Crimson Lotus Tea’s Slumbering Dragon is a tea I’ve been curious about since getting into puerh, but for one reason or another never pulled the trigger on. When the new 2019 version came out recently I decided it was time to see what it’s all about and ordered a sample. This puerh comes from a remote area of Kunlu Shan that produces a very small amount of tea each year. I’d suggest checking out the product page linked above as well as watching this video, as it’s quite interesting but there’s simply too much info to sum up quickly here.
The dry leaves are strong smelling, with a bright plum aroma. After a rinse more depth comes out and I get notes of peach, pear, and stronger plum. My sample was a nice sized chunk and it looks to be very loosely compressed. I had no issue at all pulling it apart with my hands. The leaves are a mix of large and small (although mostly large) and theres a big variance in colour, from dark brown to light green. I thought it was blended to be like this, but it’s actually an unblended cake and this is just how the leaves come off the trees.
Slumbering Dragon starts out with a full and robust flavour, even right off the rinse. I usually give a sip of the rinse then toss it down the sink before starting my session, but this tea immediately caught my attention and I didn’t want to waste a drop. It’s unique and I’m not sure what to compare it too for the taste. Bright and crisp, smooth, and definitely fruity but I’m at a loss for a direct comparison. Through the first couple of infusions a bitterness grows that reminds me of a Lao Man E, but softer and most certainly more enjoyable to me. The fruit notes become clear in the second infusion and I am getting definite apple and pear flavour. The aftertaste is immediately bitter, then slowly turns sweet and back to bitter again. The texture is just killer – thick and oily. I was chatting with Glen from Crimson Lotus as I was drinking and he asked if I noticed a slipperiness in the swallow, and I really love that way of describing it. Many aspects of this tea are new to me and I don’t know how to translate it to words, so I’m glad he offered that one up because it nails it, in my opinion. The third steeping is all around larger and more full with no new notes.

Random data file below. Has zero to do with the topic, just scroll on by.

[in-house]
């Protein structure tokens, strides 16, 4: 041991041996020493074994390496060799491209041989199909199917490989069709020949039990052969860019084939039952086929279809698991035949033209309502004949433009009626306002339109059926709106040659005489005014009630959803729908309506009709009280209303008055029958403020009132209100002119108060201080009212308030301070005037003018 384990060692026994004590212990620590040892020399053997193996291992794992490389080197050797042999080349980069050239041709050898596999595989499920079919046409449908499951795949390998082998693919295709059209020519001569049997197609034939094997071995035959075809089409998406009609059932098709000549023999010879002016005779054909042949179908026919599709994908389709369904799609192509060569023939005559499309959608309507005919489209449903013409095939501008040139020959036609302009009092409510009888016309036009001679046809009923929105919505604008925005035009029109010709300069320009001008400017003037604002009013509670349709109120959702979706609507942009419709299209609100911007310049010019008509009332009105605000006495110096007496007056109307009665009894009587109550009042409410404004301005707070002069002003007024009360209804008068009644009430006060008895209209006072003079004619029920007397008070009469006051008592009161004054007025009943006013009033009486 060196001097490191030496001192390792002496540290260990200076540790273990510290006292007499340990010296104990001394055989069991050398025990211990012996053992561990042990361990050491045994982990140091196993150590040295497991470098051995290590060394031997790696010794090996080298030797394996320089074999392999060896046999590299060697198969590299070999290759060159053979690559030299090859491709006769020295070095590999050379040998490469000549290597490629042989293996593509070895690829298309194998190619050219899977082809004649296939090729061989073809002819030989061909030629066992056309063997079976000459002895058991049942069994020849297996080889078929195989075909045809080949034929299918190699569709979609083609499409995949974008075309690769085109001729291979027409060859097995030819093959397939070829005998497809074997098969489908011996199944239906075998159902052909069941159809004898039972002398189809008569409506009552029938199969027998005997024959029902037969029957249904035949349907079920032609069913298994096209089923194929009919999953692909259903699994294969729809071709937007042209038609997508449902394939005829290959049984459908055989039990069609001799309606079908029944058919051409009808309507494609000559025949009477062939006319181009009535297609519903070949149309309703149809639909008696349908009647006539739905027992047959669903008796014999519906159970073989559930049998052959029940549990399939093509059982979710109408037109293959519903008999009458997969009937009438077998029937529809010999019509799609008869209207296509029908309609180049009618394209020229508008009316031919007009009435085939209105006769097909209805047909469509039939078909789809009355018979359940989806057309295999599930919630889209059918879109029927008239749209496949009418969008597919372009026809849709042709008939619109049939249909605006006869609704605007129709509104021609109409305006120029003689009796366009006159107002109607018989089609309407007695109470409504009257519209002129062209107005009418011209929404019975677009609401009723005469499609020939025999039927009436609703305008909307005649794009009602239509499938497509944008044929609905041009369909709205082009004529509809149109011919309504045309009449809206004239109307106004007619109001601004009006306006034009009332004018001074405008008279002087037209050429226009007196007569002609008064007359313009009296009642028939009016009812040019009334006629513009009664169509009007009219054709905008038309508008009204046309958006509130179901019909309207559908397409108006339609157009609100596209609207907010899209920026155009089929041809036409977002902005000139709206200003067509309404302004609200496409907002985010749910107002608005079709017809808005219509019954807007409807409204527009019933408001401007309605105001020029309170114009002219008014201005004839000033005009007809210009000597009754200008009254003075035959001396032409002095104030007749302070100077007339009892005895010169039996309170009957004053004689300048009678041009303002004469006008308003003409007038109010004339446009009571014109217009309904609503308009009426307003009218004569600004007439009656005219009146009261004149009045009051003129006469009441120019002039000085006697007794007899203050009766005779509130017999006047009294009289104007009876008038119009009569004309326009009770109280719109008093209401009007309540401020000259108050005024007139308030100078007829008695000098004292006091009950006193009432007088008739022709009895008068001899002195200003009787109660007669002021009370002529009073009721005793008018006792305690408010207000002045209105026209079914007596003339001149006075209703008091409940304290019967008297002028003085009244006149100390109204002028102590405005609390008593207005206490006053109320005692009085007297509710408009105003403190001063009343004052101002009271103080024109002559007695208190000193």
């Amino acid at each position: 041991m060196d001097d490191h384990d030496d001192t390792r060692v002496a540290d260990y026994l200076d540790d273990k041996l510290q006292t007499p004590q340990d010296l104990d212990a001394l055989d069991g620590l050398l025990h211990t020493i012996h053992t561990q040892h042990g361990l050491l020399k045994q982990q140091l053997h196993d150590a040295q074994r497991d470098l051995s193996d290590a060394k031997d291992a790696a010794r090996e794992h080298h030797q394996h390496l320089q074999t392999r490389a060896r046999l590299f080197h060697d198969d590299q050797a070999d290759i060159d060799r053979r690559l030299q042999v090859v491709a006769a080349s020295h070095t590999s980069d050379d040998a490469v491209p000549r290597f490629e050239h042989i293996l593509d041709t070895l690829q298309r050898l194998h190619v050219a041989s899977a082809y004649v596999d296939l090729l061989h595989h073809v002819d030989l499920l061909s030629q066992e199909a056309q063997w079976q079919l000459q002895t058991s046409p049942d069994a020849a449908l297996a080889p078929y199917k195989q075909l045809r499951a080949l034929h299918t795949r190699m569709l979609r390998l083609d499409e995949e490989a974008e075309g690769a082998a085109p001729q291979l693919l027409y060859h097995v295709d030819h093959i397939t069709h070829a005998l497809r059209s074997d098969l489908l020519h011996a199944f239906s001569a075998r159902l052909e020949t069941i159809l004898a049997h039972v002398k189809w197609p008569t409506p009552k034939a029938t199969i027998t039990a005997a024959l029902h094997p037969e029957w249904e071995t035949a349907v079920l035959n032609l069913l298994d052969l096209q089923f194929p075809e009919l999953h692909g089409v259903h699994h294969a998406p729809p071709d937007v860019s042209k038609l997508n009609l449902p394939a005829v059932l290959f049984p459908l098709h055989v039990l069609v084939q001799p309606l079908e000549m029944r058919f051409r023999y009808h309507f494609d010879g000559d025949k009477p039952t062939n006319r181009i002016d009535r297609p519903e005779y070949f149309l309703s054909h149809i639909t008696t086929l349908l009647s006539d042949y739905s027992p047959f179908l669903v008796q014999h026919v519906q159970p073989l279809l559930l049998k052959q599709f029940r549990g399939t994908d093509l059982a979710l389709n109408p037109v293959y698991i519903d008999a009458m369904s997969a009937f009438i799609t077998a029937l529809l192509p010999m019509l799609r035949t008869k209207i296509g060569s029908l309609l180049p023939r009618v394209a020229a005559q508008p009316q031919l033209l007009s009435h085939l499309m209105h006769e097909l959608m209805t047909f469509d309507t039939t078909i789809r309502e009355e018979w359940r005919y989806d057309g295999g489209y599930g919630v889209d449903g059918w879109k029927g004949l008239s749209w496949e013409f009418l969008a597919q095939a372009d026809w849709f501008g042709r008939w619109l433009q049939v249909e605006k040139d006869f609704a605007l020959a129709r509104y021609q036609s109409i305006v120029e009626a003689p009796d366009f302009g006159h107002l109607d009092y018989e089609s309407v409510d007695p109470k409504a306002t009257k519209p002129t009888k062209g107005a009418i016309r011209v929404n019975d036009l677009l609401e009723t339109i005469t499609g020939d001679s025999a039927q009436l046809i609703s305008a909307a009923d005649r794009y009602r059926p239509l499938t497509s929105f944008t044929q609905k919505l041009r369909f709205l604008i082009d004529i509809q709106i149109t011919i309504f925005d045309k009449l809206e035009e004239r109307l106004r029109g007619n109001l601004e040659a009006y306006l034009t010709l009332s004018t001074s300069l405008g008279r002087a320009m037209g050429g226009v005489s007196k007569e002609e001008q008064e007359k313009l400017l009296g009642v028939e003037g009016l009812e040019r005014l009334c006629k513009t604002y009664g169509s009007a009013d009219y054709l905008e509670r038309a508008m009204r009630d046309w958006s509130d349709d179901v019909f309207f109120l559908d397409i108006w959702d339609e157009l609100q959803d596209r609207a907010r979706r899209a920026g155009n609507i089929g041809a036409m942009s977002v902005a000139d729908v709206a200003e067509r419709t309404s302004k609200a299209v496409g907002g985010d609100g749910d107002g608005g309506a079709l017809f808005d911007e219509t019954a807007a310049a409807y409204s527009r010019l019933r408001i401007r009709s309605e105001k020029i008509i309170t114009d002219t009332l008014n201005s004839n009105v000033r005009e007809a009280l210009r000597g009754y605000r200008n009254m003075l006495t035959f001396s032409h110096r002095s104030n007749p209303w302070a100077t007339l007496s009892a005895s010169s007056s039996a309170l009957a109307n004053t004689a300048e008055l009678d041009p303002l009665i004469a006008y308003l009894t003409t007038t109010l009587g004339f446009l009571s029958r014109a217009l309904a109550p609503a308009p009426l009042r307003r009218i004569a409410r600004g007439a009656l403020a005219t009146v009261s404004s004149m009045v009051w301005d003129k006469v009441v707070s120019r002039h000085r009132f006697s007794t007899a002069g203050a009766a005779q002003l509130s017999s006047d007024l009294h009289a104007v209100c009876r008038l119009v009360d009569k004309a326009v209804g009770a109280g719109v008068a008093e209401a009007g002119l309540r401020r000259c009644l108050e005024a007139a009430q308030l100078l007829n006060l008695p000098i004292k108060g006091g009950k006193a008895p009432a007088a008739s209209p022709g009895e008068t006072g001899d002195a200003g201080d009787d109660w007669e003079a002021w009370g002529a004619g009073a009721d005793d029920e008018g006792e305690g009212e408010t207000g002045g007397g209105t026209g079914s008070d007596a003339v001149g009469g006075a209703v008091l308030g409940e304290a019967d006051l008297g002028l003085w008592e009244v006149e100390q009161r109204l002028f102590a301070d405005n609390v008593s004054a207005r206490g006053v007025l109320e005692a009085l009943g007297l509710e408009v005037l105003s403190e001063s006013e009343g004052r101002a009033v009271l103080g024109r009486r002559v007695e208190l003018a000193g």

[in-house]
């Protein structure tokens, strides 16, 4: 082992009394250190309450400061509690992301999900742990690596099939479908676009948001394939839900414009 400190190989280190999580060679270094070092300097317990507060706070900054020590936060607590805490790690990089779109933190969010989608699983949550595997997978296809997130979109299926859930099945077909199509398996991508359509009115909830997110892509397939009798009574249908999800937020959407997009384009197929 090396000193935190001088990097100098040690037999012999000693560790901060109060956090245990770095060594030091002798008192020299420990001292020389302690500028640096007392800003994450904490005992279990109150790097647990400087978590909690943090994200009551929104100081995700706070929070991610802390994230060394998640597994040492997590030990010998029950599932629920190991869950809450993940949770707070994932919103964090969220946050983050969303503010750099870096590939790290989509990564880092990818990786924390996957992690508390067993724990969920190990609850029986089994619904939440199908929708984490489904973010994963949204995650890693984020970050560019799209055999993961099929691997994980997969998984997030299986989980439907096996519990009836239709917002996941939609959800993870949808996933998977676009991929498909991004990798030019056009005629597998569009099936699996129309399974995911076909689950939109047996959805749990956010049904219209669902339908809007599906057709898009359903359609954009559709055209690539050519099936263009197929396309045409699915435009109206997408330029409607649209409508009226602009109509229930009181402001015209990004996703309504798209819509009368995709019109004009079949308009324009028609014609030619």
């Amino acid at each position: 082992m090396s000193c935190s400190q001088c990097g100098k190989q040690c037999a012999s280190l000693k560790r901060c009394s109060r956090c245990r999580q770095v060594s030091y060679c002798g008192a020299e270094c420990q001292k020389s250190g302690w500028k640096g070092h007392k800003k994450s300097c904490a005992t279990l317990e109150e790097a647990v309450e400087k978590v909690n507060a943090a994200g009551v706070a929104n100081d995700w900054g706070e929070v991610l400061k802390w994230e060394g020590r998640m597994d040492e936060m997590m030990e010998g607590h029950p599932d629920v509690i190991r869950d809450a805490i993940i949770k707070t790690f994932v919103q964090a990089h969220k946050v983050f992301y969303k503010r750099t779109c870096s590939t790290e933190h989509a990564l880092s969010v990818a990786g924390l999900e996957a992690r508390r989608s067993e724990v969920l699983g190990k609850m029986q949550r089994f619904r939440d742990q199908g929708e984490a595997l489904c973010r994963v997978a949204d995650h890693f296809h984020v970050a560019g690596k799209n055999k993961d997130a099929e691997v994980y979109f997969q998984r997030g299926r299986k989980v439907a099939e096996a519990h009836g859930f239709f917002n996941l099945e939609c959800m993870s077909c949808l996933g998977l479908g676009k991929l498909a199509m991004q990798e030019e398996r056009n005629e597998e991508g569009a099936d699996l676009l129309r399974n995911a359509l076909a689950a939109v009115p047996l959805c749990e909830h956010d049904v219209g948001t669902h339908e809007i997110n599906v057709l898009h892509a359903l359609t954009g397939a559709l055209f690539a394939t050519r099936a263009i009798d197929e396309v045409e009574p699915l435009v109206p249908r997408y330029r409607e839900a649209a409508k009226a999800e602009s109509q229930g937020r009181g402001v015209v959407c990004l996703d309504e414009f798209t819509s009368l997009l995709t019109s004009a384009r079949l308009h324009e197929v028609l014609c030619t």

The fourth steeping is overtaken by bitterness. Again, this is definitely a Lao Man E, Apsrin-like bitter but much to my surprise I’m loving it. I didn’t want to use Asprin as a descriptor because, for me at least, it conjures up a negative image and to my taste buds this tea sitting just right… but the comparison does work well. The fifth steeping sees some fruitier notes struggle to appear, and they manage to fight their way through for the sixth infusion. Plum joins the earlier notes of apple and pear, and a light sweetness provides a bit of respite from the harsher tone.
Slumbering Dragon mellows out for the seventh and eighth infusions and by the ninth it’s completely chill, silky and smooth. Earlier infusions might not be for everybody but I think by this point I could give a cup to anyone and they would enjoy it. At the eleventh steeping I see the first decline in flavour and the tea begins a slow descent that ends at the fifteenth infusion.
This is a tea that took me by surprise. On paper it’s not one that I think I would have enjoyed, but had the budget allowed for it I would have ordered a cake immediately after wrapping up my session. According to Crimson Lotus, the bitterness will mellow with age but I could see the bite being a draw for many people, myself included. I’m curious to try out an older version of this cake to see how it compares, but I love where this is at right now and would very happily drink it now before it chills out. Slumbering Dragon isn’t a puerh that I would recommend everybody runs out and blindly cakes without trying first, but whether or not you like that bitter bite I think everyone should at least sample this and see what you think. For me it’s a great example of how a tea can be a bit more on the punishing side but still absolutely lovely and pleasant.